INTERVIEW: Equitise Intern & AWI Ventures Boss

We asked one of our valued interns (Joe Doyle), to put the CEO of the AWI accelerator program in the hot seat today. Check it out below.

JOE: Can you give me an overview of the AWI accelerators program and what you provide to the start-ups?

TOBY: The program is all about helping Fintech specific start-ups go from early stage, in the current intake it’s the idea stage, and getting them (in a period of 6 months) to be at a point where they can raise a decent amount of equity in order to scale up and enter the market properly. We give them $100,000, $50,000 is cash and $50,000 is a service agreement for operating in our CBD office space and the other is for support/legal services, in return we take a 10% equity stake in their business. It’s a structured program, where at the start of each week we go over their goals for the next week and how they performed against the goals the previous week. Each Wednesday or Thursday night we have a dinner for the start-ups around the boardroom table and have an external guest come in so start-ups have the opportunity to have an informal discussion with someone who is an expert in some area of the financial services industry or the start-up industry. This also gives the start-ups an opportunity to present their pitches to the guests and to get valuable feedback.

JOE: In light of the Global Financial Crisis, bringing with it new capital constraints and regulations, how do you think this has affected the Fintech space in recent years? What will be the implications on the consumer due to this?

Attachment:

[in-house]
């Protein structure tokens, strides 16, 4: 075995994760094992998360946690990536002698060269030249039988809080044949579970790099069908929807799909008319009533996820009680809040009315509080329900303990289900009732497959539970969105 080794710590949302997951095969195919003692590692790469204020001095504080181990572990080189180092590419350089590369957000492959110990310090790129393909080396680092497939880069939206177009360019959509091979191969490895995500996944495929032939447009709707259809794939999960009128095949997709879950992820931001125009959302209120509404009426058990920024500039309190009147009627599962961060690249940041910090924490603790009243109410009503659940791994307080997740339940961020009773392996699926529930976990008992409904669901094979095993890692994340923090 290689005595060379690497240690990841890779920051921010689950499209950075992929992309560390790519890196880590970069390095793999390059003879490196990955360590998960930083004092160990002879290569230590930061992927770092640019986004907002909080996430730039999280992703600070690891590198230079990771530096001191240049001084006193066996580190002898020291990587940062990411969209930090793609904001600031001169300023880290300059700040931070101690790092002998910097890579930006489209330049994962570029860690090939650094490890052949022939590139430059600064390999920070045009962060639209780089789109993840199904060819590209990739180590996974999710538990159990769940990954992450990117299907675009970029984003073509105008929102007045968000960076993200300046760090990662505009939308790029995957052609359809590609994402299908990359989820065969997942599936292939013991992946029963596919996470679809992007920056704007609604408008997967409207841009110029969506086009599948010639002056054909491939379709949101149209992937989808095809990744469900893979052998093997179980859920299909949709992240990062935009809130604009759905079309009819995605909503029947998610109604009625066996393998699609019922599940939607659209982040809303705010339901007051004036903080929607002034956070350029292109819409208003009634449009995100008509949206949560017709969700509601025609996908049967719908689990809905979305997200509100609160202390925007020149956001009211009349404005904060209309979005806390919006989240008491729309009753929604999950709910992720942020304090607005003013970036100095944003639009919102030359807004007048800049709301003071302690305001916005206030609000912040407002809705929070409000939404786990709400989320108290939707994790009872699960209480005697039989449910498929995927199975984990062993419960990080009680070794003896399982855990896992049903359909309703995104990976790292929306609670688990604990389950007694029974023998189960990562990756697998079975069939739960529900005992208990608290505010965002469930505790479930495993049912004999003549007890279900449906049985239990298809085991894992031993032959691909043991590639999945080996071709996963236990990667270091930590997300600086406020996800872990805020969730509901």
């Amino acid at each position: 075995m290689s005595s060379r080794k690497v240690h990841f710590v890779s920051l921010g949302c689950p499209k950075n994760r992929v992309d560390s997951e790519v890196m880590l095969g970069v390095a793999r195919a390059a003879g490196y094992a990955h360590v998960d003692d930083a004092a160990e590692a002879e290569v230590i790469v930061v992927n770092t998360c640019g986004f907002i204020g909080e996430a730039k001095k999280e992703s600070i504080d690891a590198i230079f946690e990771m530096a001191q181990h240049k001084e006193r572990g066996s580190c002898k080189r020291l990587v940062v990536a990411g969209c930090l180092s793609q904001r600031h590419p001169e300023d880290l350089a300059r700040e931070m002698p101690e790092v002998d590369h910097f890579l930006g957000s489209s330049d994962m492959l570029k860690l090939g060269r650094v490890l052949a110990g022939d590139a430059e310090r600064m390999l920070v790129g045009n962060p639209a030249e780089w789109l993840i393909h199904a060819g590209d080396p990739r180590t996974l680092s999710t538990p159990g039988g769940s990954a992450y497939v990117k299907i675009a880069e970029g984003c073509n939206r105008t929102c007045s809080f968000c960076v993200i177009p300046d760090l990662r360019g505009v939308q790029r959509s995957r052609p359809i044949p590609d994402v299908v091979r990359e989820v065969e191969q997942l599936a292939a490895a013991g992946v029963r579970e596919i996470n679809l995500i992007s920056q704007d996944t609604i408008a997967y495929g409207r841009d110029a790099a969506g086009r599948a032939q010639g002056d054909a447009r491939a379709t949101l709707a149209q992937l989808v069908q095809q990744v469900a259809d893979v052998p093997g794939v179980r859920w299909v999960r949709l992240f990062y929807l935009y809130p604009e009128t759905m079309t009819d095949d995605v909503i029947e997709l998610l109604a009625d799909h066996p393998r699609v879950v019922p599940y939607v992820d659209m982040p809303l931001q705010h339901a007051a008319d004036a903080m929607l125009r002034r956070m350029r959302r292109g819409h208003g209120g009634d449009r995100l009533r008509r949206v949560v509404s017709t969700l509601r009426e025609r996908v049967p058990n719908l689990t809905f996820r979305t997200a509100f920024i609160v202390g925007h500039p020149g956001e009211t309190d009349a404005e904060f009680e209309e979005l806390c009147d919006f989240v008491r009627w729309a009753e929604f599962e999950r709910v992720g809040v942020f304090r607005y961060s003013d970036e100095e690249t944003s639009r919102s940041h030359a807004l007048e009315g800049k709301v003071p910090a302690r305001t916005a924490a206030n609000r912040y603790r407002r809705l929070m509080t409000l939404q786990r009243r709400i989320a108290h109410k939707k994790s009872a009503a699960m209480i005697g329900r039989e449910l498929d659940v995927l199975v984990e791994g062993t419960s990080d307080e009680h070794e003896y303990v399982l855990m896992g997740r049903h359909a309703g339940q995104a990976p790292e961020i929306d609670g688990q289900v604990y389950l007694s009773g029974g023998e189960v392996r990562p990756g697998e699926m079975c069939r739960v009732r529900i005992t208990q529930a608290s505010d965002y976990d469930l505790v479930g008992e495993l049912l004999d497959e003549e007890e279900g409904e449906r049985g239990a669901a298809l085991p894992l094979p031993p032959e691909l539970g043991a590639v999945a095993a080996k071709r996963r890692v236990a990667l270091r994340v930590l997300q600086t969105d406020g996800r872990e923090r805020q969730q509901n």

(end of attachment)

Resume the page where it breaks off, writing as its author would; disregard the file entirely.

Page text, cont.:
TOBY: I think Fintech is exploding around the world despite what is going on in Global Capital Markets. With the internet a lot of disruption came to certain industries quite quickly, such as travel and real estate which are mainly classified type businesses. Retail type businesses have also been disrupted, but it has happened a lot slower. The financial services industry, for a number of reasons, has been much slower to be disrupted. The most important reasons are because it is highly regulated and often dominated by large multinational businesses, which can take time to adjust their business model, particularly in the wealth management side. However, an array of interesting start-ups are directly targeting the end user and trying to provide them access directly to funds without having to go through traditional methods, such as via large multinational businesses. In addition, start-ups are able to provide services in a way that is approachable to an investor, giving them the feeling that they don’t have to go through a financial advisor. This change is coming more rapidly than some large institutions would like to admit. When they have too, the large institutions will be looking to get in the Fintech space very aggressively.

JOE: How do you think the growth of Fintech companies will most notably affect the financial services industry in the future? Globally and in Australia.

TOBY: It’s going to affect it in a number of ways. Most importantly, it’s going to swing the balance of power to the consumer. The balance of power is currently in the court of large financial services institutions. Initially, when these new players come into the market they will take a small amount of market share but over time they will develop a sizeable amount. When that happens large financial institutions will all have to follow suit. This will completely change the dynamic between the consumer purchasing financial products and the institutions providing them. In the short term, there will probably be a fragmentation of the market but in the longer term there will be a series of acquisitions, but it will be a consolidation back to a healthier balance between the consumers and the financial organisations.

JOE: Investment in Fintech companies has been increasingly noticeable in places such as London, is this the same in Australia? What are the differences if any?